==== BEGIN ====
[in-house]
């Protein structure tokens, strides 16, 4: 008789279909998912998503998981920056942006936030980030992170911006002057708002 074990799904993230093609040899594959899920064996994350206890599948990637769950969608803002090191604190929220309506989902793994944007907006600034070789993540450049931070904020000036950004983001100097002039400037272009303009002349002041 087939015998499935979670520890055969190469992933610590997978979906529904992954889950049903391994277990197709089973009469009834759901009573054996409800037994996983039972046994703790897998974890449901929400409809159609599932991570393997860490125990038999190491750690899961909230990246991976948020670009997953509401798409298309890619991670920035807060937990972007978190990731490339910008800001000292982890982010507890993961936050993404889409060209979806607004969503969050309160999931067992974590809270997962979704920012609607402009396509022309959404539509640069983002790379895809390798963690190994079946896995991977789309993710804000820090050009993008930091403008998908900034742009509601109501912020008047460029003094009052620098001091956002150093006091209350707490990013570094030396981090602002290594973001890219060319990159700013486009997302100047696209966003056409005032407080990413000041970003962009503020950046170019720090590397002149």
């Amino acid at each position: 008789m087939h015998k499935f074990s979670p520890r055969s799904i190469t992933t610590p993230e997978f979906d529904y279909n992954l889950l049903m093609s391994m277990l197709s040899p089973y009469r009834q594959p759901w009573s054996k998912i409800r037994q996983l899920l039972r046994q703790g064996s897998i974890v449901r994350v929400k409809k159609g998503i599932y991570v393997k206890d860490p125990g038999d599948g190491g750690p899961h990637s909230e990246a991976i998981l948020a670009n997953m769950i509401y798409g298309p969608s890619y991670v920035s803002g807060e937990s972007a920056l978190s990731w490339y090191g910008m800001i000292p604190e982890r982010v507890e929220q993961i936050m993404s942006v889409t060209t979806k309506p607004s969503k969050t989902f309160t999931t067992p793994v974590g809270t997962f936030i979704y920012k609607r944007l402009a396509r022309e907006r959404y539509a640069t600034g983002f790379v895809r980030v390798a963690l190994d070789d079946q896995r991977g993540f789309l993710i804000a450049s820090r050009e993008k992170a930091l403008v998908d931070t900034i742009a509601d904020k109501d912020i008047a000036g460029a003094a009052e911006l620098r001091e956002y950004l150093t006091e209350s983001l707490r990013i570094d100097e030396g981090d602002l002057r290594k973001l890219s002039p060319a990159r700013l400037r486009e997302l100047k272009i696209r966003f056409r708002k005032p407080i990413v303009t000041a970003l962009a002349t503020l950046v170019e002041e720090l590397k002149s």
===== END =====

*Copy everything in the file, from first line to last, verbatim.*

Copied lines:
[in-house]
């Protein structure tokens, strides 16, 4: 008789279909998912998503998981920056942006936030980030992170911006002057708002 074990799904993230093609040899594959899920064996994350206890599948990637769950969608803002090191604190929220309506989902793994944007907006600034070789993540450049931070904020000036950004983001100097002039400037272009303009002349002041 087939015998499935979670520890055969190469992933610590997978979906529904992954889950049903391994277990197709089973009469009834759901009573054996409800037994996983039972046994703790897998974890449901929400409809159609599932991570393997860490125990038999190491750690899961909230990246991976948020670009997953509401798409298309890619991670920035807060937990972007978190990731490339910008800001000292982890982010507890993961936050993404889409060209979806607004969503969050309160999931067992974590809270997962979704920012609607402009396509022309959404539509640069983002790379895809390798963690190994079946896995991977789309993710804000820090050009993008930091403008998908900034742009509601109501912020008047460029003094009052620098001091956002150093006091209350707490990013570094030396981090602002290594973001890219060319990159700013486009997302100047696209966003056409005032407080990413000041970003962009503020950046170019720090590397002149």
């Amino acid at each position: 008789m087939h015998k499935f074990s979670p520890r055969s799904i190469t992933t610590p993230e997978f979906d529904y279909n992954l889950l049903m093609s391994m277990l197709s040899p089973y009469r009834q594959p759901w009573s054996k998912i409800r037994q996983l899920l039972r046994q703790g064996s897998i974890v449901r994350v929400k409809k159609g998503i599932y991570v393997k206890d860490p125990g038999d599948g190491g750690p899961h990637s909230e990246a991976i998981l948020a670009n997953m769950i509401y798409g298309p969608s890619y991670v920035s803002g807060e937990s972007a920056l978190s990731w490339y090191g910008m800001i000292p604190e982890r982010v507890e929220q993961i936050m993404s942006v889409t060209t979806k309506p607004s969503k969050t989902f309160t999931t067992p793994v974590g809270t997962f936030i979704y920012k609607r944007l402009a396509r022309e907006r959404y539509a640069t600034g983002f790379v895809r980030v390798a963690l190994d070789d079946q896995r991977g993540f789309l993710i804000a450049s820090r050009e993008k992170a930091l403008v998908d931070t900034i742009a509601d904020k109501d912020i008047a000036g460029a003094a009052e911006l620098r001091e956002y950004l150093t006091e209350s983001l707490r990013i570094d100097e030396g981090d602002l002057r290594k973001l890219s002039p060319a990159r700013l400037r486009e997302l100047k272009i696209r966003f056409r708002k005032p407080i990413v303009t000041a970003l962009a002349t503020l950046v170019e002041e720090l590397k002149s």